Finance Minister P Chidambaram may dole out some sops while doing a tightrope walk to keep the fiscal deficit under check when he presents the interim budget for 2014-15 in Parliament tomorrow ahead of the Lok Sabha elections.
Along with the budget, he will present a vote-on-account to seek Parliament's sanction for spending till July.
By tradition, the interim budget does not contain proposals seeking to tinker with direct taxes, nor are there any policy announcements, although there may be some sops for the common man and sectors that need help.
Earlier, Chidambaram had indicated he may tweak excise duties and service tax rates in the interim budget in an apparent bid to boost the economy, but he may not pursue key reform legislation due to lack of political consensus.
"In 2004, Mr Jaswant Singh made a 12-page speech. In 2009, Mr Mukherjee made an 18-page speech. So I have two numbers to choose from between 12 to 18. We can make any proposal short of amending any law.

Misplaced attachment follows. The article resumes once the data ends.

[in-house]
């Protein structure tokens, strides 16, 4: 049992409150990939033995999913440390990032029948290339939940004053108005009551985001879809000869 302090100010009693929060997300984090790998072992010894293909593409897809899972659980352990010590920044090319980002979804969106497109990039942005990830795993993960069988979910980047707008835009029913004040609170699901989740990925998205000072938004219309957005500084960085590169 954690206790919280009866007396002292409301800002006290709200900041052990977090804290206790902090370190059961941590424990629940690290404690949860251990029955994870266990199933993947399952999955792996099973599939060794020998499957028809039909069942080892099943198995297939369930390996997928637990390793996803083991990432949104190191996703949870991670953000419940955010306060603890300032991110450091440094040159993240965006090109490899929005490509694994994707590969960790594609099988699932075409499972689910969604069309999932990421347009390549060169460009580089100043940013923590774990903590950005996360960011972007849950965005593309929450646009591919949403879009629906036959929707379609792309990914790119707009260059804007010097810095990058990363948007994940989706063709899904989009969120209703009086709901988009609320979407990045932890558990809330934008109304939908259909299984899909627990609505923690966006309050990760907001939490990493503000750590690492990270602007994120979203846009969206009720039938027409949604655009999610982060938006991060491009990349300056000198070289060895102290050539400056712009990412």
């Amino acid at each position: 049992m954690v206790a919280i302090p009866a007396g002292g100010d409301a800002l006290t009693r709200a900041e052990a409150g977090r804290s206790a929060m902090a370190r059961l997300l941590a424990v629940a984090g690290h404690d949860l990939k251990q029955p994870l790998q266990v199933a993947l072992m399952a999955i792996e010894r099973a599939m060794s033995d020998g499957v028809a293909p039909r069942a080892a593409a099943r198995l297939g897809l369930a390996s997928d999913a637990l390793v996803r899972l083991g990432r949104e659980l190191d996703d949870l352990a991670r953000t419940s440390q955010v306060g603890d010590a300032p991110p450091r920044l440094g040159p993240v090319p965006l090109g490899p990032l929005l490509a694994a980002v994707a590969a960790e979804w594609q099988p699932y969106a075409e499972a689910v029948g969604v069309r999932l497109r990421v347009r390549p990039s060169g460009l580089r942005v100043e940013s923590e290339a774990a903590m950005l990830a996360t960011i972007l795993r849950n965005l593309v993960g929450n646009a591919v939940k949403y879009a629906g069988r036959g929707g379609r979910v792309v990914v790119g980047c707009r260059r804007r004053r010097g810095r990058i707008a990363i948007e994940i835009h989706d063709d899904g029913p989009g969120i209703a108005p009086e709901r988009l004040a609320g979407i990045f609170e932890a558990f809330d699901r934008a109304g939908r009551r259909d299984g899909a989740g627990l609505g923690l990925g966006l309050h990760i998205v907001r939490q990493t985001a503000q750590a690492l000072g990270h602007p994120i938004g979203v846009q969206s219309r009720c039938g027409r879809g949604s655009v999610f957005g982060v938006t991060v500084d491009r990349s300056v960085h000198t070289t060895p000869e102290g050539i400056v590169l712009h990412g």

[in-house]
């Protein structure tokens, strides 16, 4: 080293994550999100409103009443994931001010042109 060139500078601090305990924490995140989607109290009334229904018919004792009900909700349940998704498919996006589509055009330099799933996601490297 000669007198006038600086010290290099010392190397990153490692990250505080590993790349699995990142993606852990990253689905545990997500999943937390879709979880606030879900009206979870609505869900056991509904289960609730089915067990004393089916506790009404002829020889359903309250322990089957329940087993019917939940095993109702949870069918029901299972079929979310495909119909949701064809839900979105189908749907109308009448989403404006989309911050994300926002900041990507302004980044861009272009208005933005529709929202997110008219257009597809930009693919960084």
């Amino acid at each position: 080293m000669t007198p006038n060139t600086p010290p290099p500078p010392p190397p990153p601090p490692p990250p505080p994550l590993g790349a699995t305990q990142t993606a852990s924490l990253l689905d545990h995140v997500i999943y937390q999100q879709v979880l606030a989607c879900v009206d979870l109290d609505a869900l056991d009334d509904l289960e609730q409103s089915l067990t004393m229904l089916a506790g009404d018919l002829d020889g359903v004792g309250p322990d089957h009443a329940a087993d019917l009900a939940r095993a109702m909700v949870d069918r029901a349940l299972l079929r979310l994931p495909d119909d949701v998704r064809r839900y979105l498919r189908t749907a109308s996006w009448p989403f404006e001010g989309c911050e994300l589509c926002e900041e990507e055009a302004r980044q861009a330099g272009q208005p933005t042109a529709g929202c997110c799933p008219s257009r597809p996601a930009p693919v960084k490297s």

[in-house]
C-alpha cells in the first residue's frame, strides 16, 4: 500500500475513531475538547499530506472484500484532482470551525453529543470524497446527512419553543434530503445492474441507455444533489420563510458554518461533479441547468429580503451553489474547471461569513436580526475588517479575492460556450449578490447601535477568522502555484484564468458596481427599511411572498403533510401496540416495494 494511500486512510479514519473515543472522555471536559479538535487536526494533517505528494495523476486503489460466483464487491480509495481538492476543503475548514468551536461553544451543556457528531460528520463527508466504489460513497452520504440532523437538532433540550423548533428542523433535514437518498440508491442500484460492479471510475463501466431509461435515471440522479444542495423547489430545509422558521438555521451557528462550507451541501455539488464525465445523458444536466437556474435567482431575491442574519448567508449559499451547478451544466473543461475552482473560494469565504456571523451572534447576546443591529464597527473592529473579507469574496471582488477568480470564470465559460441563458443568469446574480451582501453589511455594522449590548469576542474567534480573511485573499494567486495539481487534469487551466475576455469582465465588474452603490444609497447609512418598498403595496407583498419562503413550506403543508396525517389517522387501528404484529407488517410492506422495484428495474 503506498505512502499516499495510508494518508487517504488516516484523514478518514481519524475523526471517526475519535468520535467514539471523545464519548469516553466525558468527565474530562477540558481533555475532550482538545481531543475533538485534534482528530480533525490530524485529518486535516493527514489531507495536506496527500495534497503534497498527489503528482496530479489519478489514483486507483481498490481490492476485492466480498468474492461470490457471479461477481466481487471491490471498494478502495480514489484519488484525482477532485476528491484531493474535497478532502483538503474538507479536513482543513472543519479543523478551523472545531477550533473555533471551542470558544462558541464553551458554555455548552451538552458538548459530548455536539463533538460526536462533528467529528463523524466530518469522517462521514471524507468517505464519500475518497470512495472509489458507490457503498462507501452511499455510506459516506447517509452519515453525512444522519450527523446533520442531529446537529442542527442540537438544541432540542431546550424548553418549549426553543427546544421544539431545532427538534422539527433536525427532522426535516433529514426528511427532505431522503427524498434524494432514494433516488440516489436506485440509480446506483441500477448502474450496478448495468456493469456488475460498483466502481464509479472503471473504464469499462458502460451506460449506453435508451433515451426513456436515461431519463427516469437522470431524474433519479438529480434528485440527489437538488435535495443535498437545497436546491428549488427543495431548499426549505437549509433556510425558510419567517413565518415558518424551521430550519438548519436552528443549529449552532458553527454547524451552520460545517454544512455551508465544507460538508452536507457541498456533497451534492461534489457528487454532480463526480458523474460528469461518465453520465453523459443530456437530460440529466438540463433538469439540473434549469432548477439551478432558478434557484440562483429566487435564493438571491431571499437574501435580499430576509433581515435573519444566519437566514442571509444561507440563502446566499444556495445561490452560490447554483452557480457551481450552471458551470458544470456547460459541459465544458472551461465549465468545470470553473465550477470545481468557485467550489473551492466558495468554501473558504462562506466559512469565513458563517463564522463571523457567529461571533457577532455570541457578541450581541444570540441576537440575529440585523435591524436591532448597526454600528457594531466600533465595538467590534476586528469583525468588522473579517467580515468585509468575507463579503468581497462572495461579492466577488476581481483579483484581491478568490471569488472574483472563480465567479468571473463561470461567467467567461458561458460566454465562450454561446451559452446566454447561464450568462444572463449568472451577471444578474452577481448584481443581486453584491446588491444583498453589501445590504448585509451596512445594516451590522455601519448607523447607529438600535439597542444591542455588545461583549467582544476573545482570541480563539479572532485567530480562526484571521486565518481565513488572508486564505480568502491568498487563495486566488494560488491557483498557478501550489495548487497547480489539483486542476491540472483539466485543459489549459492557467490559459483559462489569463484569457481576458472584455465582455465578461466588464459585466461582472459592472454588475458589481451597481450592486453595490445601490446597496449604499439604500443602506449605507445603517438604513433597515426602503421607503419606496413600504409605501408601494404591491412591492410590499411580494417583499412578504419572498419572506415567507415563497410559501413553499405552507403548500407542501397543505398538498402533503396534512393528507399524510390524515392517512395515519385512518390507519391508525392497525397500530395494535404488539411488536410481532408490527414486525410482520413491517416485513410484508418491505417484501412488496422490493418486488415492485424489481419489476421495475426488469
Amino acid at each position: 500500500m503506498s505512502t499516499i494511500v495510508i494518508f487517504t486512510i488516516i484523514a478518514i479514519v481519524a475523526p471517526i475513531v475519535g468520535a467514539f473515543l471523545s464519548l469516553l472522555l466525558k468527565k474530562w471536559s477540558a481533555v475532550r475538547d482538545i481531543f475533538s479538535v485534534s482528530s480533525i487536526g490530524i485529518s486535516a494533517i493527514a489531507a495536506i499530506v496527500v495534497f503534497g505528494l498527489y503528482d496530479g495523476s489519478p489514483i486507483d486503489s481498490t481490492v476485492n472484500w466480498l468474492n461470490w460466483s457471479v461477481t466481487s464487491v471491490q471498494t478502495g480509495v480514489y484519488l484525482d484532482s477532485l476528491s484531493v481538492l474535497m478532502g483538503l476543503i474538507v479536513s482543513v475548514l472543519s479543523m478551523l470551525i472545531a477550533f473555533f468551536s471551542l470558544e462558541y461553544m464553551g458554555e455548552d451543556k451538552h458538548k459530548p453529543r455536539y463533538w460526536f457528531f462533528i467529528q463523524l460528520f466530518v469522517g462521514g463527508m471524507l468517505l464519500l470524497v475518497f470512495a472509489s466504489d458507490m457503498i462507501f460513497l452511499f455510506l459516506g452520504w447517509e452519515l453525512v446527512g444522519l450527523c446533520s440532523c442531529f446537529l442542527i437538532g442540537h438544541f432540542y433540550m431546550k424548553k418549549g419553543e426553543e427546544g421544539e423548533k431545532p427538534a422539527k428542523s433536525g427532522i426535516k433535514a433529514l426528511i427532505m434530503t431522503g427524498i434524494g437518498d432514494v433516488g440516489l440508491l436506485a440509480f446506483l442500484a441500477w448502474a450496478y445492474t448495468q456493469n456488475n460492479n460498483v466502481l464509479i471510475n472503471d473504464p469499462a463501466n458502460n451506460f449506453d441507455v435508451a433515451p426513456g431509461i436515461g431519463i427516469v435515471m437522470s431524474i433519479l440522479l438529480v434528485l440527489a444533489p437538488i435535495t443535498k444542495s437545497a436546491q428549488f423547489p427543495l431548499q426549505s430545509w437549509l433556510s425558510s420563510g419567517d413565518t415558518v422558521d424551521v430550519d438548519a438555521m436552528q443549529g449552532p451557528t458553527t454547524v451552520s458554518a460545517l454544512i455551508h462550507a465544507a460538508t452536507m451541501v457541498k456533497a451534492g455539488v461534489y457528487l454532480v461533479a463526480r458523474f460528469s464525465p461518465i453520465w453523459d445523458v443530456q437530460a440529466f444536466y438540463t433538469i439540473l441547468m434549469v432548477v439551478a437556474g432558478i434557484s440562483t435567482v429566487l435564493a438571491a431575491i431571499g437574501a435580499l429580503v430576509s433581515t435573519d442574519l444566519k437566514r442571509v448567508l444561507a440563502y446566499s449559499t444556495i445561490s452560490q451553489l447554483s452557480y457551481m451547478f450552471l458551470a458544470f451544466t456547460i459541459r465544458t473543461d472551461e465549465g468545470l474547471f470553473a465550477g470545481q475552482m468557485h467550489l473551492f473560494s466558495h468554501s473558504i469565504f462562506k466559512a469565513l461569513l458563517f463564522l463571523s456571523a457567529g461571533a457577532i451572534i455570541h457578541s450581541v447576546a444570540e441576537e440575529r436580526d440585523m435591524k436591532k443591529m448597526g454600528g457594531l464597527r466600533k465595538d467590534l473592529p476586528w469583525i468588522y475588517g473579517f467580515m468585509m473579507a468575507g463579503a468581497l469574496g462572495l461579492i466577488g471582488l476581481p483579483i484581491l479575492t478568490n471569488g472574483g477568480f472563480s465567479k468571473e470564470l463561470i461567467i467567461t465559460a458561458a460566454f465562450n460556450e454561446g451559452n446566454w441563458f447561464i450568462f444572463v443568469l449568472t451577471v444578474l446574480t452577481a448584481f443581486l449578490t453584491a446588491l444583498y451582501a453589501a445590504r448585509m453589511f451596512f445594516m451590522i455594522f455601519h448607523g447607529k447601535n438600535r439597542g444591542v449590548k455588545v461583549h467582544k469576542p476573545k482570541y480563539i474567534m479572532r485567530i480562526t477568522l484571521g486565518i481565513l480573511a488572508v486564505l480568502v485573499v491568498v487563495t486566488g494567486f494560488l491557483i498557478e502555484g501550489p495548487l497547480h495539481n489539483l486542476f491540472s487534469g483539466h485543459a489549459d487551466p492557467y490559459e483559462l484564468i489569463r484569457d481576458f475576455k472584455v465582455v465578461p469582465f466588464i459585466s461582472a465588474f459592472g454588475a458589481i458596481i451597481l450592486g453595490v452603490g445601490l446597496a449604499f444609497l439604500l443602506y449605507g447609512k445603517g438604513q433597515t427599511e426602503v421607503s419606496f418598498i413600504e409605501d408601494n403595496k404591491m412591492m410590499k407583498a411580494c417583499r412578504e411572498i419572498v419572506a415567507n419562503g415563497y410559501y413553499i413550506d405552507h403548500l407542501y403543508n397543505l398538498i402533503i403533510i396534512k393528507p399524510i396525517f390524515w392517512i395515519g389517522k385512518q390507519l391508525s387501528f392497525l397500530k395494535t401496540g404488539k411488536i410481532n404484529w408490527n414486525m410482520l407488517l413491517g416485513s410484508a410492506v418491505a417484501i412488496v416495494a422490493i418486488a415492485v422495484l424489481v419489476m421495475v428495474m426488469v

"We cannot propose amendments to the Income Tax Act, Customs Act or the Excise Act. But any proposal short of amending a law can be made. We can also outline a vision for the future," he had said.
It would be interesting to see if Chidambaram continues with the super-rich tax in 2014-15 as well, but indications are he may choose not to since it would need amendment of the law.
In the last Budget, the government imposed a 10 per cent surcharge for a year (2013-14 fiscal) on people earning income above Rs 1 crore. It covered 42,800 individuals and entities.
The minister is expected to use the opportunity to highlight the achievements of the UPA-II government and focus on how the government has been able to contain the fiscal deficit and the current account deficit (CAD), notwithstanding the difficult global situation.
The full Budget for 2014-15 will be presented by the new government in June-July.
Chidambaram may explain why economic growth slowed to a decade's low of 4.5 per cent in 2012-13 and outline steps taken by the government to put India back on a high-growth trajectory.
Although the Central